mvls-logoWhile the two programs were going on we got a request from the FLSHC for the ASL laptop so they could better assist a client who was hard of hearing.  I was able to use the service, too, when the client was referred to the library for help in locating examples of separation agreements.

In the evening the program traveled to the Glen Burnie Regional Library. Josh Tabor of the Law Office of Marla Zide with Cliff O’Connor and Katelyn Maloney of Holmes and O’Connor were the volunteer attorneys.  Issues for which help was provided included real estate, estate administration, power of attorney, and guardianship. Towards the end of the program a young woman stuck her head in the door.  She just wanted to say “thank you” for the help she had received before.  A nice way to end a long day of self-help services.

The Ask A Lawyer In The Library program is a civil, non-family law, self-help program sponsored by The Anne Arundel Bar Association and the Maryland Volunteer Lawyers Service. Every Wednesday, from 11:00 a.m. to 1:00 p.m., you can talk with a volunteer attorney for up to 20 minutes. No appointment is necessary, but sign-up is required at the law library’s information desk. Sign-up begins at 10:45 a.m., and time slots are determined by a lottery.  On the 3rd Wednesday of the month the MVLS Brief Limited Advice Foreclosure Clinic is hosted by the library.  Participants are encouraged to register for the clinic by calling 410-547-6537, but pre-registration is not required. The Ask a Lawyer program is also held monthly in the evening at two Anne Arundel County Public Library locations – at the Glen Burnie Regional Library on the 3rd Wednesday of the month and at the  Eastport-Annapolis Neck Community Library on the last Tuesday of the month. For more information, please see http://circuitcourt.org/legal-help/lawyer-in-the-library.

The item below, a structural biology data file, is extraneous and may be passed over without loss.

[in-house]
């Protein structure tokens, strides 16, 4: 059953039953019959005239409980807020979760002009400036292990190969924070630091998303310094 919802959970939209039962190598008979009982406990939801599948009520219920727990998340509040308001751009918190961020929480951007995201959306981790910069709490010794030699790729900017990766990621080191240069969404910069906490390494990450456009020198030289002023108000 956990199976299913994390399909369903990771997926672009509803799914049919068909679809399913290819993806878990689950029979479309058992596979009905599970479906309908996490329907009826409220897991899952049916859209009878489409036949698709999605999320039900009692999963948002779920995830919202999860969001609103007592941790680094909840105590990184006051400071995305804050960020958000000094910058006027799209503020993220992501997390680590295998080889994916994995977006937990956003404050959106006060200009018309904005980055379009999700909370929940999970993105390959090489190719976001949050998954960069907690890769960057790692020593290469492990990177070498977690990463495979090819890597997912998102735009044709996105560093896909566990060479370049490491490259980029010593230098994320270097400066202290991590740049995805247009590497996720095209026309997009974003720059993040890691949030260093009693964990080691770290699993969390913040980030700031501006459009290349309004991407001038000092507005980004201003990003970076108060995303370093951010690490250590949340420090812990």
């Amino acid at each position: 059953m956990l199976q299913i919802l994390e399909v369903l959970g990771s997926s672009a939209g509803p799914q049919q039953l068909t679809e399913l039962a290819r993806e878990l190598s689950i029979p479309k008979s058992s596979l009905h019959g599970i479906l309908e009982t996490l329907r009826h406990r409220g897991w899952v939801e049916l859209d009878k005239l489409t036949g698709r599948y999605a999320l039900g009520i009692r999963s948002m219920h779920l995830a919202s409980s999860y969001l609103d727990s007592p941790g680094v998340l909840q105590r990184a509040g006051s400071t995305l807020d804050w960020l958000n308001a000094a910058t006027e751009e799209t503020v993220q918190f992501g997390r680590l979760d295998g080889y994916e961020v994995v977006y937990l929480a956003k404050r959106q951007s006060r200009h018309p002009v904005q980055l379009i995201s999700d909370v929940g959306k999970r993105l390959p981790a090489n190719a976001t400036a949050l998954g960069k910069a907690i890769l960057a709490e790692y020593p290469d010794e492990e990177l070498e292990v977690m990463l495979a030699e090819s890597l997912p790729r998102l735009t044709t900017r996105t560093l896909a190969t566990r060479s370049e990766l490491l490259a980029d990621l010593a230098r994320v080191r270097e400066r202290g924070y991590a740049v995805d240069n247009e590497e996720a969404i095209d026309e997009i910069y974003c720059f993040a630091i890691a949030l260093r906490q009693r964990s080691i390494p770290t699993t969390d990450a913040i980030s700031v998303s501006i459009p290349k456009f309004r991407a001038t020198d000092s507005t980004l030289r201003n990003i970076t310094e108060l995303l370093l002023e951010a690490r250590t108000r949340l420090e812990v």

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lawlibrary Self Represented

Webinars offered by the Maryland Courts Self-Help Center

As part of the Judiciary’s effort to provide more complete public access to justice, the Maryland Courts Self-Help Center is offering instructional Online Classes (Webinars) on the following topics:

  • Filing a Failure to Pay Rent Case?  (Next class will be on September 27, 2017 from 10 a.m.-10:30 a.m.)
  • Facing Eviction for Failure to Pay Rent? (Next class will be on September 27, 2017 from 10:45 a.m.-11:15 a.m.)
  • Filing for Absolute Divorce in Maryland (Next class will be on October 25, 2017 from 10 a.m.-11 a.m.)
  • Filing Your Case in the District Court of Maryland (One hour class is on demand.)

Register for classes here.